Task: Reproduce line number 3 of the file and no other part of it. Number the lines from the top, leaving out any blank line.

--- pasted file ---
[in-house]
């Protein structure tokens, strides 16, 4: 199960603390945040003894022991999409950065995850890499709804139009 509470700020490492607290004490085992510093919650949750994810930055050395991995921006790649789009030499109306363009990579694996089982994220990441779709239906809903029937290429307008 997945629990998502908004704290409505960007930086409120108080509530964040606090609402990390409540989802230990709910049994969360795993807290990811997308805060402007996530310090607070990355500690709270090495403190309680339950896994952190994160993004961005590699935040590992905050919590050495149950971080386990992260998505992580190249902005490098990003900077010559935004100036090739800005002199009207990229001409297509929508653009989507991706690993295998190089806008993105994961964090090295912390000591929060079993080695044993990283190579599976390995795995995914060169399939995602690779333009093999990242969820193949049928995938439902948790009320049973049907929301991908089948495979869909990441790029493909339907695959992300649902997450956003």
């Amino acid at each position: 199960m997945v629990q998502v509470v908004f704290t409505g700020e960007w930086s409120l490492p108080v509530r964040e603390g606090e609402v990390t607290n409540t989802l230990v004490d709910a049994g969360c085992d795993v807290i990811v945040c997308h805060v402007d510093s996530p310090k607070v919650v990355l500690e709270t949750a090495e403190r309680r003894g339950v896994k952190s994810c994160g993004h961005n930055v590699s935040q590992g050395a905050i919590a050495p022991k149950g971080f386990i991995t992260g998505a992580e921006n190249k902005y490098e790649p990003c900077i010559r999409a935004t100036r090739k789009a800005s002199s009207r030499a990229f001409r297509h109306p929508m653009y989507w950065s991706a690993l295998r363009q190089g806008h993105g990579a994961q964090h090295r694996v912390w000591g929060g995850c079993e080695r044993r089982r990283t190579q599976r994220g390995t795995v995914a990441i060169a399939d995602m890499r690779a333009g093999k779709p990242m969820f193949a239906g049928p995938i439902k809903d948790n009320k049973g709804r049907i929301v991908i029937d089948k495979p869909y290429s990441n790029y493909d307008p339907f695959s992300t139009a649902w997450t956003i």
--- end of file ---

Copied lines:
């Amino acid at each position: 199960m997945v629990q998502v509470v908004f704290t409505g700020e960007w930086s409120l490492p108080v509530r964040e603390g606090e609402v990390t607290n409540t989802l230990v004490d709910a049994g969360c085992d795993v807290i990811v945040c997308h805060v402007d510093s996530p310090k607070v919650v990355l500690e709270t949750a090495e403190r309680r003894g339950v896994k952190s994810c994160g993004h961005n930055v590699s935040q590992g050395a905050i919590a050495p022991k149950g971080f386990i991995t992260g998505a992580e921006n190249k902005y490098e790649p990003c900077i010559r999409a935004t100036r090739k789009a800005s002199s009207r030499a990229f001409r297509h109306p929508m653009y989507w950065s991706a690993l295998r363009q190089g806008h993105g990579a994961q964090h090295r694996v912390w000591g929060g995850c079993e080695r044993r089982r990283t190579q599976r994220g390995t795995v995914a990441i060169a399939d995602m890499r690779a333009g093999k779709p990242m969820f193949a239906g049928p995938i439902k809903d948790n009320k049973g709804r049907i929301v991908i029937d089948k495979p869909y290429s990441n790029y493909d307008p339907f695959s992300t139009a649902w997450t956003i």